Animal shelter taking shape
Canda Harbaugh/The Western News Paul Roe helps clean up the new Kootenai Pets for Life animal shelter with other volunteers on Tuesday. He and Jerry Jenks on Monday finished painting the walls baby duck.
| March 19, 2009 12:00 AM
Wandering from room to room, Judy Hyslop’s smile gets wider and wider. She describes to volunteers the importance of each space in what will become Kootenai Pets for Life’s new animal shelter.
Located in Libby on Bubba Road between Pipe Creek Road and Kootenai River Road, the new shelter is beginning to take shape.
“Look at this,” she says, motioning, “All of this space is for storage. We can have shelves up here, and we also have the shed out front.”
The current facility in Troy is so cramped that the KPFL board has had to hold its monthly meetings at another location. Not anymore, said Hyslop, director of KPFL’s no-kill animal shelter. April’s meeting will be in the new facility, whether or not light fixtures are installed yet.
Even with an enormous amount of volunteer work and supplies purchased at reduced rates, the building’s cost has run over $86,000. Hyslop estimates that $50,000 more will be needed to finish the project.
KPFL made nearly $3,000 at its rummage sale fundraiser three weeks ago, and volunteers will be waiting tables next Thursday evening at Pizza Hut for tips and a percentage of the proceeds.
“There’s always something in the hopper,” volunteer Paul Roe said, “to get $500 here or $600 there.”
Roe and Jerry Jenks joke that they were “volunteered” by their wives to work on the building. They’ve done the drywall and texturing, and finished painting the inside on Monday.
“We were, in a sense, drafted into this,” Roe said with a smile. “We’re not in any way professionals, but we’ve done some construction before.”
The next step for Roe and Jenks will be to install the inside doors, baseboards and window sills. Money still needs to be raised for the doors, but Chapel Cedar in Troy donated all of the wood for the building’s siding and inside trim.
The City of Troy gave the organization, which was formed in 2001, its current building and pays for the electricity and water. But it’s cramped and aging and KPFL board members had been looking for an alternative.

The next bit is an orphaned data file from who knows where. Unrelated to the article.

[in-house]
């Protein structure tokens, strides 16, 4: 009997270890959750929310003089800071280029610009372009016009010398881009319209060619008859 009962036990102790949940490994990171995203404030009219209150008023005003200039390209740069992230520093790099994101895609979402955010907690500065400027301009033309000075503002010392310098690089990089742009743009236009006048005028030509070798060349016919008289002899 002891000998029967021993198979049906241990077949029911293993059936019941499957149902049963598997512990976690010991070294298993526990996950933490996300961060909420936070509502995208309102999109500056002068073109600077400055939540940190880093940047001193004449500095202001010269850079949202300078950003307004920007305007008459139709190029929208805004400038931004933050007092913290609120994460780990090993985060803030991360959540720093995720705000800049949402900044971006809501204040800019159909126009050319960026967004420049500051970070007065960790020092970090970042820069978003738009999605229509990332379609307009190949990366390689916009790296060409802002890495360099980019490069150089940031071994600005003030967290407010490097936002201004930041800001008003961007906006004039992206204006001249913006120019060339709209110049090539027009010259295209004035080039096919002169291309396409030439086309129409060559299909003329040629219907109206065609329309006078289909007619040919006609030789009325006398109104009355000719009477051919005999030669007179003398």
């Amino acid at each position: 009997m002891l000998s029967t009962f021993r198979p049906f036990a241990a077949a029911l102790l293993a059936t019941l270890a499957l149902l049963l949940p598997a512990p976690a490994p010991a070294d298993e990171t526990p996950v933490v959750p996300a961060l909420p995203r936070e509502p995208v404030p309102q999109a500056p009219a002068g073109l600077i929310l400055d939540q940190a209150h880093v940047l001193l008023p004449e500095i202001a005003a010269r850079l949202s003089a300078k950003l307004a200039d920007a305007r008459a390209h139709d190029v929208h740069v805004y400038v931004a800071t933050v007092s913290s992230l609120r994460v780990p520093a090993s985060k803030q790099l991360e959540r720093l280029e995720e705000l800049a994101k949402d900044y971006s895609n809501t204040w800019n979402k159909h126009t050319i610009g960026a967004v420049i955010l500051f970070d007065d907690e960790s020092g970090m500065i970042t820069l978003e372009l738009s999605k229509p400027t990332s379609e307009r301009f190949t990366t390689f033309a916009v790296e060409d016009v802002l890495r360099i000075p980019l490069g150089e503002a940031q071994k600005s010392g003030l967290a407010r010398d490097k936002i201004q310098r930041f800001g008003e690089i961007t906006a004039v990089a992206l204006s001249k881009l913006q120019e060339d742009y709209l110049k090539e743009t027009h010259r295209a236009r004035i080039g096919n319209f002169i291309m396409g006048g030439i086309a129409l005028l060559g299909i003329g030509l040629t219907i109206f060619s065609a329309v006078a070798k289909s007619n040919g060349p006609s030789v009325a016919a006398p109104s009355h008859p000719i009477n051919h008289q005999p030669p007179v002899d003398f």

In 2007, the City of Libby granted KPFL a 25-year contract, which can be renewed, to use the land that the new building is on.
“We were so desperate for a new building that (KPFL president Eileen Carney) and I were ready to mortgage our houses to buy new property,” Hyslop said. “I think we ended up paying $100 for (the land), which was an absolute blessing.”
The new building is almost three times larger than Troy’s shelter, but will have the same animal capacity as before.
“It’s not a matter that we are looking to take in more animals,” Hyslop said. “The difference is we will have a more compassionate shelter.”
The new shelter has quarantine rooms for sick dogs and cats and intake rooms for new animals that arrive. Currently, if an animal needs to be separated from the others, it’s placed in the office.
Each kennel will be equipped with a doggie door to allow dogs to go in and outside on their own. The new building also has two cat rooms to separate playful kittens from grumpy old cats, and, unlike the old shelter, cat and dog spaces are nowhere near each other.
“Right now we have to bring a cat right through the dogs to get to the cat room,” Hyslop said, “and when the cats are outside to play, they’re right next to the dog play yard.”
Hyslop credits KPFL’s spay/neuter program for cutting in half the number of cats and dogs that Lincoln County Animal Control has had to euthanize each year from 2003 to 2008.
The new shelter will have an on-site spay and neuter space complete with equipment, so that participating veterinarians need only to show up.
It is the shelter’s goal for no animals to be euthanized because they can’t find a home. KPFL has had animals up to two and a half years before being adopted out and gladly takes adoptable animals from Lincoln County Animal Control that have surpassed their 72 hours.
When the new shelter will be ready all depends on funding.
“We’re still struggling,” Hyslop said. “We’re fundraising, writing grants, just doing what we can.”
On the Net: http://kpfl.petfinder.com